Washington: American pharmaceutical companies are planning to make a public pledge to not send any COVID-19 vaccine to the US Food and Drug Administration for review without extensive safety and efficacy data, according to people familiar with the effort.
The joint stance is seen as a bulwark against political pressure being applied on the FDA to release a vaccine as soon as possible. It is likely to be announced in a multi-company statement as soon as next week. The plans, which could still change, were described by people involved with the pledge on condition of anonymity.
The companies involved in the discussions include Pfizer, Moderna, Johnson & Johnson, GlaxoSmithKline, Sanofi and possibly others. All are developing vaccines for COVID-19.
Russia registered its first coronavirus vaccine, Sputnik V, in August.Credit:Bloomberg
The drug industry has long relied on the FDA as a gold-standard seal of approval for its drugs and vaccines, assuring patients that the products are safe and effective. But in the middle of the pandemic, the agency has made several controversial decisions to allow emergency use of therapies without rock-solid evidence that they work.
A vaccine, which will need to be taken by millions of healthy people, requires significant uptake to be effective in batting down the virus in the US. One recent poll found that a majority of the public thought a vaccine approval would be driven by politics.
Health officials inside the Trump administration have said the process would be based entirely on science, and FDA Commissioner Stephen Hahn has said he would not participate if he thought a vaccine were being rubber-stamped.
A technician tests samples of a potential COVID-19 vaccine at a production plant of SinoPharm in Beijing in April.Credit:Xinhua/AP
Last week, Britain said it was preparing to revise its laws so that any effective coronavirus vaccine could be used before it was fully licensed.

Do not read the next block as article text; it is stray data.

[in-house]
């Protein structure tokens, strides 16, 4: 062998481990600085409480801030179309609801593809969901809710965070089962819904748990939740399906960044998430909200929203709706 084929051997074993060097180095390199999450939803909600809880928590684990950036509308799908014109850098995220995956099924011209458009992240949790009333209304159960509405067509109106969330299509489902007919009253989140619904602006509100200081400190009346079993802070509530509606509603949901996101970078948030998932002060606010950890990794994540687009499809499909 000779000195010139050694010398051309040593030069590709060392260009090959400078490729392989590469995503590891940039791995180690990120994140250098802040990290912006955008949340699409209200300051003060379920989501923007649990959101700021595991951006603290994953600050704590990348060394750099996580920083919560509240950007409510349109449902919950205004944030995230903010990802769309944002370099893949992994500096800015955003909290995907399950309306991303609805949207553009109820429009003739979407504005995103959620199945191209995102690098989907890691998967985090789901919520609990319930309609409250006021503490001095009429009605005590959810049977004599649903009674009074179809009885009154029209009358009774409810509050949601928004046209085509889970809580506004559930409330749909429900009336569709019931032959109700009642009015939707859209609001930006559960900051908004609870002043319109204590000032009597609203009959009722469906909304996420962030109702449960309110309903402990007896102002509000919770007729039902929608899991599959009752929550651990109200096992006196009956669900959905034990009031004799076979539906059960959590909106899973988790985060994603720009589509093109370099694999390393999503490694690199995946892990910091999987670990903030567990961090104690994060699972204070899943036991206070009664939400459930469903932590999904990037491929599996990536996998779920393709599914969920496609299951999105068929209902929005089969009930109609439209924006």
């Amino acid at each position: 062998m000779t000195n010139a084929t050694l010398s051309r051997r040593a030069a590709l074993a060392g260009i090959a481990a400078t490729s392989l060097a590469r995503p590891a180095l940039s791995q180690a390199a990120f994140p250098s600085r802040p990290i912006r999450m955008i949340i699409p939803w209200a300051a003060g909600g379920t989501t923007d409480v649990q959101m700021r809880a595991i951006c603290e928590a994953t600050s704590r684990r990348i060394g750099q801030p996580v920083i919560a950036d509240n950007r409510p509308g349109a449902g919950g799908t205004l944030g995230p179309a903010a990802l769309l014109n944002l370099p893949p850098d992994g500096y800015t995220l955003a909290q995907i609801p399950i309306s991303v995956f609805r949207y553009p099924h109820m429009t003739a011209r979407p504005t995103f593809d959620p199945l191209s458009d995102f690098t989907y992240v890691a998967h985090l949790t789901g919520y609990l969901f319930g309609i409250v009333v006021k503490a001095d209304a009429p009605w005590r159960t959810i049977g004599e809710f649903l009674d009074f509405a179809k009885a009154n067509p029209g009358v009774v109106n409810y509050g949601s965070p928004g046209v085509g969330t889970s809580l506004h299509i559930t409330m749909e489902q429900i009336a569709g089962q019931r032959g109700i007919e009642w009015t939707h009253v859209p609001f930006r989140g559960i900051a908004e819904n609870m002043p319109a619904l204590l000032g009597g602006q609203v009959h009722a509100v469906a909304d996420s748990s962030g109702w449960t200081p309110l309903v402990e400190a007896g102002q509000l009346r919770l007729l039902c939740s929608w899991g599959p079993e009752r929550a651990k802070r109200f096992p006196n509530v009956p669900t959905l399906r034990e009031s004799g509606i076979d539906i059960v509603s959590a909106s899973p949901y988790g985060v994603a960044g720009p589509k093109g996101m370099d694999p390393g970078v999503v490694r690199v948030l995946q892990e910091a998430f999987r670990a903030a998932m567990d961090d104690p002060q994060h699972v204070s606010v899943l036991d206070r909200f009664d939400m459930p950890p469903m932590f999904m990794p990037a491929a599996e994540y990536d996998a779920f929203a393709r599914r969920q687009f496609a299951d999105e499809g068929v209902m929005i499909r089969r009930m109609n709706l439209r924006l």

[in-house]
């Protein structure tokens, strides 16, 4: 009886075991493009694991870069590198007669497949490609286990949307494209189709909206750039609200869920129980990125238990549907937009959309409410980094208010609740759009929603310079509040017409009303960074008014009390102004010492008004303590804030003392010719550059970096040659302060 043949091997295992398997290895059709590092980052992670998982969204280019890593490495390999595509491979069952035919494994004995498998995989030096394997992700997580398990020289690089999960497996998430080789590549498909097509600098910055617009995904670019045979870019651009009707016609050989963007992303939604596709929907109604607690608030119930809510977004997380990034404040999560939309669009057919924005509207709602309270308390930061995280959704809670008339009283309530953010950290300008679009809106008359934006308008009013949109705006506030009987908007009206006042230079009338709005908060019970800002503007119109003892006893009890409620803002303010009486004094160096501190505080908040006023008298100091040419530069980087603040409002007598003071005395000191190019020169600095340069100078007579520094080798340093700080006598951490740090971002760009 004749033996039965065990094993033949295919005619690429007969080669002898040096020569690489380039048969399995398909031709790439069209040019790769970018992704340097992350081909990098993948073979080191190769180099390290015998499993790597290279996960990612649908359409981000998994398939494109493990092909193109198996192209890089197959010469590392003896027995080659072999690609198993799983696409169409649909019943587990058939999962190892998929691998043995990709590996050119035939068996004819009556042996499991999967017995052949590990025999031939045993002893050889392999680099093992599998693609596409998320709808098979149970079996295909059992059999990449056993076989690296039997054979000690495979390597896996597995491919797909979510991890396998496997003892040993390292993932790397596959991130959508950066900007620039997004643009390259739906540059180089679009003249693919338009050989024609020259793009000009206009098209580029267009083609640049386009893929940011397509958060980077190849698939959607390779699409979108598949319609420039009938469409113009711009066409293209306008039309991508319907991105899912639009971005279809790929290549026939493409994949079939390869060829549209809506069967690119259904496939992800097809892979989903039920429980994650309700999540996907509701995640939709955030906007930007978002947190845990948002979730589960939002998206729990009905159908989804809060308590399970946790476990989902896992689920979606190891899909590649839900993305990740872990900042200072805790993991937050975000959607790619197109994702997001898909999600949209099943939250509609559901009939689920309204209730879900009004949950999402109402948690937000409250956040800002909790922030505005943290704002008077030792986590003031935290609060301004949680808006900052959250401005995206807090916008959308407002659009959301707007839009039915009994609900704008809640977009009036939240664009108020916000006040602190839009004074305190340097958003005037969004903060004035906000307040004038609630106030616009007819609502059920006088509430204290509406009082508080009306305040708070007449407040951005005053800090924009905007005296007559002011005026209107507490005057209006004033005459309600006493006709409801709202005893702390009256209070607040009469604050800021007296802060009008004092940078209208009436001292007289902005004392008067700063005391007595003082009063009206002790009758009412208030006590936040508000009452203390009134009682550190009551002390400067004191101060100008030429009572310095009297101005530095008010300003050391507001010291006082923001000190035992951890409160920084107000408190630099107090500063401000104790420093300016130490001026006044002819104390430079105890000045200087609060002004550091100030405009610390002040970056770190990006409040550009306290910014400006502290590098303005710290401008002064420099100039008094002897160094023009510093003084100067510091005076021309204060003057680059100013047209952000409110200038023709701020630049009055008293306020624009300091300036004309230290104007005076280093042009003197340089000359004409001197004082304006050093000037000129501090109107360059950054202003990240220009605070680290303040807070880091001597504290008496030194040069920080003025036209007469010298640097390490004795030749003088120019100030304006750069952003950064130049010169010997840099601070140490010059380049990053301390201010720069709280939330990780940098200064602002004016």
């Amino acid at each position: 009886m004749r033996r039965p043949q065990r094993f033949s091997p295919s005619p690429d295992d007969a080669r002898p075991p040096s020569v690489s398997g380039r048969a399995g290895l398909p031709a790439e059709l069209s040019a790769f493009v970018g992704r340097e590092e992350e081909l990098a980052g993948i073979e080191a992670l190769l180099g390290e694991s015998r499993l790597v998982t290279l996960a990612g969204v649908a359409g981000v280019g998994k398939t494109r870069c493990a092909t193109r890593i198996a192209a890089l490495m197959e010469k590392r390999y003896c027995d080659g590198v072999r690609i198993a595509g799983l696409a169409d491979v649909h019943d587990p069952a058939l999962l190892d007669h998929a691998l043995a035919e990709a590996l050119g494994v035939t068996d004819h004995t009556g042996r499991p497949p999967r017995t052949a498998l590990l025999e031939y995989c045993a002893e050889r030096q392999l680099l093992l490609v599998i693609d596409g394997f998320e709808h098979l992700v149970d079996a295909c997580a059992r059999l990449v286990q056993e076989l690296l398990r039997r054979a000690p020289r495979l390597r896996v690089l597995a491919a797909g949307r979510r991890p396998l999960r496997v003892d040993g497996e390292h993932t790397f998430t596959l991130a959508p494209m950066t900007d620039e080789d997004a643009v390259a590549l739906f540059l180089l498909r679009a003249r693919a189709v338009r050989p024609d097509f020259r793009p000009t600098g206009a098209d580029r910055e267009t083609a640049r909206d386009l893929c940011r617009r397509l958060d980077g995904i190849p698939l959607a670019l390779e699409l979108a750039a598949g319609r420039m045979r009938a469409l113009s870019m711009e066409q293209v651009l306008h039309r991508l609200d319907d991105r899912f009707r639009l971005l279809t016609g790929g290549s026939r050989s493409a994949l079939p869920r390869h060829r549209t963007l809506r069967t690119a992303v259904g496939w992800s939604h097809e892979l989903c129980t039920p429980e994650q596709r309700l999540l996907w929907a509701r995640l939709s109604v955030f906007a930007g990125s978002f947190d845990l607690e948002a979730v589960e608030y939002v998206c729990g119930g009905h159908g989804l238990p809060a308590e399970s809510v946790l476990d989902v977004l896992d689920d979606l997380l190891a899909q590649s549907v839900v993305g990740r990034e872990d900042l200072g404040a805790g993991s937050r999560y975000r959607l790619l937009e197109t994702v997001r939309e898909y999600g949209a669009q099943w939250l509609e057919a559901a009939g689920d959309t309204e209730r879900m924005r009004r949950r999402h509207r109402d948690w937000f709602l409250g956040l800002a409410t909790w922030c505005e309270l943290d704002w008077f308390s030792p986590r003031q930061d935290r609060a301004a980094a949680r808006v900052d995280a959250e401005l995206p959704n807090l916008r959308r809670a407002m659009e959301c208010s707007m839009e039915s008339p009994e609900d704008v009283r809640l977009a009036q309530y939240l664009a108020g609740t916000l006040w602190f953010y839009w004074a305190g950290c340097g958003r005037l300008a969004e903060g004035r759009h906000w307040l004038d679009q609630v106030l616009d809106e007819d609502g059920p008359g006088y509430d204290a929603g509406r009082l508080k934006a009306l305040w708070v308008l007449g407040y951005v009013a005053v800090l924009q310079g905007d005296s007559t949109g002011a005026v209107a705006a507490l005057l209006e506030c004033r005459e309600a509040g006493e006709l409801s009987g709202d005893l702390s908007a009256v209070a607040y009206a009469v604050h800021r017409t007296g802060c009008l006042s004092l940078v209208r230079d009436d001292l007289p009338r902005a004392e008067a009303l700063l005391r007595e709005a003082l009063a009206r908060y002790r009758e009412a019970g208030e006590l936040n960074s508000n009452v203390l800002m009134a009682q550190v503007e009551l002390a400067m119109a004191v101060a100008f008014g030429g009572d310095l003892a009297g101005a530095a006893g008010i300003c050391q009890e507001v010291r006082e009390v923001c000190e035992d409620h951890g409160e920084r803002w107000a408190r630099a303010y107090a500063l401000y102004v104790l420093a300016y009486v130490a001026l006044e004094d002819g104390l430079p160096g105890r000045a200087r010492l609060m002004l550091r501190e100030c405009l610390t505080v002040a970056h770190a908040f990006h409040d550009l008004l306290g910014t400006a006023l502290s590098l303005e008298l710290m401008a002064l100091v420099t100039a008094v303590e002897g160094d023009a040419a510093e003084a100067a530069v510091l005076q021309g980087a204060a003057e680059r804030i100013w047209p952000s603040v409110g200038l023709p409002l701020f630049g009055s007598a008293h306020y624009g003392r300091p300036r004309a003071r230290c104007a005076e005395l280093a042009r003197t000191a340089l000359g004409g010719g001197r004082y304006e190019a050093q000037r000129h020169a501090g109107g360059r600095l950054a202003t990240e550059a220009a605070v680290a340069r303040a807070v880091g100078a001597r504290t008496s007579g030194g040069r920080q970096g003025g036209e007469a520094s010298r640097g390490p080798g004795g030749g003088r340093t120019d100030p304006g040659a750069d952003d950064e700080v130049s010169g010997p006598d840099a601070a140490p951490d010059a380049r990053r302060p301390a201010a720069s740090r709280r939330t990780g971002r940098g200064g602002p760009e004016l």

“I would like to assure the public that WHO will not endorse a vaccine that’s not effective and safe,” Dr Tedros Adhanom Ghebreyesus said.
Russia became the first country in the world to approve a COVID-19 vaccine in August after licensing a shot that had only been tested in about 40 people.
On Friday, Russian scientists published data suggesting their Sputnik V vaccine was safe and prompted an antibody response that would last "two years or more", but the results were limited and experts said the shot had not yet been proven to work. The vaccine is now being tested in about 40,000 people and is offered to key workers like doctors and teachers. Among those who have received it are one of President Vladimir Putin's daughters and Defence Minister Sergei Shoigu.
China has reportedly begun inoculating some high-risk groups with one of its experimental coronavirus vaccine while the large studies to prove its efficacy and safety are ongoing. In July, the head of China's Centre for Disease Control and Prevention announced that he had received the shot, although he did not specify whether that was done as part of a clinical trial.
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